Gene-based associations with OA were calculated from the gSEM summary statistics with MAGMA v1.0841 with a 10 kb gene window via the Functional Mapping and Annotation (FUMA) of GWAS web tool v1.3.6a72. The gSEM summary statistics were mapped to 15,977 protein coding genes, resulting in a Bonferroni-corrected threshold of p = 3.129e-6 for declaring genome-wide significance.

Cross-trait genetic correlations with OA

Summary statistics from the gSEM were used as input into LD score regression (LDSC) with reference to the 1000 Genomes EUR panel to estimate genetic correlations between OA and 38 other complex phenotypes. These phenotypes were categorized into the following groups: drug and alcohol use, cigarette smoking, psychiatric, personality, neurological, cognitive/education, and brain volume. The full list of phenotypes and GWAS datasets, as obtained from LD Hub or shared by the original investigators, are provided in the Supplementary Table 25.


To investigate the transcriptome-wide associations between predicted gene expression and OA, we employed the MetaXcan v0.6.642 method. Briefly, MetaXcan uses association summary statistics to predict associations between gene expression and a phenotype of interest association. Gene expression models were predicted from tissue-specific eQTL datasets. To increase the performance of our prediction models, we used the MASHR-M73 models built on fine-mapped variables from DAP-G74. The specific models we used were pre-computed MetaXcan models available through PredictDB ( for 12 brain regions (Supplementary Table 14) that were generated using the GTEx75 version 8 datasets.

Summary level statistics from the Genomic SEM analysis were used as input to MetaXcan. Prior to input, summary statistics were harmonized according to the best practices guide outlined on the MetaXcan wiki. As part of this process, the utility ( was used to lift summary statistics over to the human genome build version 38 and provide harmonized variant identifiers compatible with those used by GTEx v8. To increase the number of overlapping markers between our summary statistics and the fine-mapped pre-built MASHR models, we imputed missing summary associations as suggested by the best practices workflow. Imputation was performed separately for each chromosome using the utility ( and the pre-computed parquet genotype, genotype metadata files, and European LD block files available through the MetaXcan zenodo repository76. Imputed summary statistics were finally re-combined using the utility.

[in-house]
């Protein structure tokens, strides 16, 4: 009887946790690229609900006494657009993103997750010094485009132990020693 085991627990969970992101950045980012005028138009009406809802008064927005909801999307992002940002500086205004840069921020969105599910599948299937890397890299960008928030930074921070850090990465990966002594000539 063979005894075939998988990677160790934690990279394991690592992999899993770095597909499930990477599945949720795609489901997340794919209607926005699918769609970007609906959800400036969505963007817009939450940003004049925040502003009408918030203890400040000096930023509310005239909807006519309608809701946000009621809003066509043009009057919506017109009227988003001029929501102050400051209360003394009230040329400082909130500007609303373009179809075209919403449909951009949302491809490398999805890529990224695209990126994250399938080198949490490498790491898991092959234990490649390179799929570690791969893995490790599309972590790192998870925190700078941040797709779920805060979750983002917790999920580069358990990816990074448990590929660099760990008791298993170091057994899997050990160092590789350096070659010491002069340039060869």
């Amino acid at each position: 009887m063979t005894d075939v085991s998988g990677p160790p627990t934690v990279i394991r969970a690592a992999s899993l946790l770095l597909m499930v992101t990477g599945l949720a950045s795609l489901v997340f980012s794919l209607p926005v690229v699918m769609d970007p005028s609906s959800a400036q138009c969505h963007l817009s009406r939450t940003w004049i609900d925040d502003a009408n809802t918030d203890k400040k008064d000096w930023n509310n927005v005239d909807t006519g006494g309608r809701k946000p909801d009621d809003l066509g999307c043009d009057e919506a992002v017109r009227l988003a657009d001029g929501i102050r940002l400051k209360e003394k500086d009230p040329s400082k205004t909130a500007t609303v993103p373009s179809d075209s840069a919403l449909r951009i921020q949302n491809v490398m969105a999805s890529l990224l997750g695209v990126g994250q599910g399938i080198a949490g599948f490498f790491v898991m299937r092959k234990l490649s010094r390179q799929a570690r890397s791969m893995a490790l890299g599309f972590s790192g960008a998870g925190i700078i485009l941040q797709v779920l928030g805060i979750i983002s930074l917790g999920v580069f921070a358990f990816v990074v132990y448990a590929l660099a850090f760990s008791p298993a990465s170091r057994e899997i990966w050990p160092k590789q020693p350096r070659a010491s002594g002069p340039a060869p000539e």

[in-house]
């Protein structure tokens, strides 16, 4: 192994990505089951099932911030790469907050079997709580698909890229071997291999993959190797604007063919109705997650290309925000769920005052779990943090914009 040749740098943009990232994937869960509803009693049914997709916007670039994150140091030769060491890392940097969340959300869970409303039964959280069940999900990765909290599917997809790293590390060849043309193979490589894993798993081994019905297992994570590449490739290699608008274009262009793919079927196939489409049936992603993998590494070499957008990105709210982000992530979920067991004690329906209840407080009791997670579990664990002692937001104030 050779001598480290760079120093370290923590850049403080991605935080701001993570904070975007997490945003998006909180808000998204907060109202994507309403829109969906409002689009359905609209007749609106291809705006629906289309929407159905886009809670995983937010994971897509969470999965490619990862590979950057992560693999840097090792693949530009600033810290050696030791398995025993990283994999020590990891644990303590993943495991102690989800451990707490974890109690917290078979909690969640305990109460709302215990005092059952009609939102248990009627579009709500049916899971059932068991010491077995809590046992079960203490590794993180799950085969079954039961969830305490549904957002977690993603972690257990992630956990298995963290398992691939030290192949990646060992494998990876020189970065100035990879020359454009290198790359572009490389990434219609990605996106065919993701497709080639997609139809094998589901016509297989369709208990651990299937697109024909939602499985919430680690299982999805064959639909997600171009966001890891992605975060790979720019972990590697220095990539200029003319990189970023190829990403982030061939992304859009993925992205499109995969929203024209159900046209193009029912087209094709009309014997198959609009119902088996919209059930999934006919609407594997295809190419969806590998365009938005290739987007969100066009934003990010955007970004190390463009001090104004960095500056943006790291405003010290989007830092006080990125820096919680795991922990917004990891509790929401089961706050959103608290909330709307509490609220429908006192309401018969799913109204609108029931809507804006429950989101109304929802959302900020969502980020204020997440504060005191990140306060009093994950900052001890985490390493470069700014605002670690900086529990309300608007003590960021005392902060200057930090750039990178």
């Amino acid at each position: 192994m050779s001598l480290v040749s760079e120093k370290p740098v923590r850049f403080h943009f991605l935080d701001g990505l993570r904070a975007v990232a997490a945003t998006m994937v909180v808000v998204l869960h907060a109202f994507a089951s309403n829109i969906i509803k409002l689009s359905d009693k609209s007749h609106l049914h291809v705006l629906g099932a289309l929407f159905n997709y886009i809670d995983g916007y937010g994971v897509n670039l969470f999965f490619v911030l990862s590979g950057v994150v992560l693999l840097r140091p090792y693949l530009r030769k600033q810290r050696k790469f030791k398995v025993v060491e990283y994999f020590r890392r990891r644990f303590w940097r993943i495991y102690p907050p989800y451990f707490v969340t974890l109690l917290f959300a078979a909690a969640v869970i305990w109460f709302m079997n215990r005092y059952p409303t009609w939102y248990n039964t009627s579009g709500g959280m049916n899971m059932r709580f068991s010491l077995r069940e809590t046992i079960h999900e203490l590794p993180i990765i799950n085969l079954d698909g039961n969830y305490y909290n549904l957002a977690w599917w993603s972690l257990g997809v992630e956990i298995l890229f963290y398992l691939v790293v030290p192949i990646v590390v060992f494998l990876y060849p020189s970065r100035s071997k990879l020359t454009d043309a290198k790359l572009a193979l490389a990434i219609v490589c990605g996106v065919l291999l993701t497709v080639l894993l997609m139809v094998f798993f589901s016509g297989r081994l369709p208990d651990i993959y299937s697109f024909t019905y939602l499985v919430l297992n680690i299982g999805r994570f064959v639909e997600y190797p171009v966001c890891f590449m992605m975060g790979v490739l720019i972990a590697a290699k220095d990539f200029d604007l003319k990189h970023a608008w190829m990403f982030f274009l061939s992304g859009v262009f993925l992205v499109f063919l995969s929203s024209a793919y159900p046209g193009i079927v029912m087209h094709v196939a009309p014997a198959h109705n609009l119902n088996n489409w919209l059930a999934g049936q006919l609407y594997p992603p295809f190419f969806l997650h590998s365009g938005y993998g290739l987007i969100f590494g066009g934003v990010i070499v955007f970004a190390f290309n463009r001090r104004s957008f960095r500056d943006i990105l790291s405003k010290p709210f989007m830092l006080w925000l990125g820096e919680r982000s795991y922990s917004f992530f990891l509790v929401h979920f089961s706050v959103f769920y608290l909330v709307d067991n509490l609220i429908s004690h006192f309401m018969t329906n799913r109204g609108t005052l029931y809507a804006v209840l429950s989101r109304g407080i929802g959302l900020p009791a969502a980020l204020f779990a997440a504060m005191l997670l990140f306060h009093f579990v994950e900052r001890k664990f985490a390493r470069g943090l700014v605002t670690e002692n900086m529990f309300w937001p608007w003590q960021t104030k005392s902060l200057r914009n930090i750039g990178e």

The resulting imputed, harmonized association summary statistics were then used as input to MetaXcan. The number of genes tested for each tissue is found in Supplementary Table 14. FDR correction was applied to account for the number of genes tested across all tissues (156,215 total tests). A gene’s predicted expression was considered significantly associated with OA if its FDR-adjusted p-value fell below a threshold of 0.05.


Co-localization analysis was performed using the coloc package in R77. Cis-eQTL data for individuals of European ancestry from the GTEx v8 eQTL Tissue-Specific All SNP Gene Associations dataset (dbGaP Accession phs000424.v8.p2) were input as a quantitative trait into coloc (sample sizes for each tissue type indicated in Supplementary Table 15). Summary statistics from the gSEM analysis were input as a quantitative trait, with a sample size of 403,915. Summary statistics from the standard meta-analysis of OA were input as a case–control trait with 16,849 cases and 379,493 controls. All SNP positions were lifted over to build 38. The cis-eQTL data was partitioned into blocks based on the gene in the SNP-gene pair. For each gene block, only SNPs in the gSEM or meta-analysis summary statistics overlapping with the cis-eQTL data were input into the coloc function for (approximate) Bayes Factor colocalization analysis.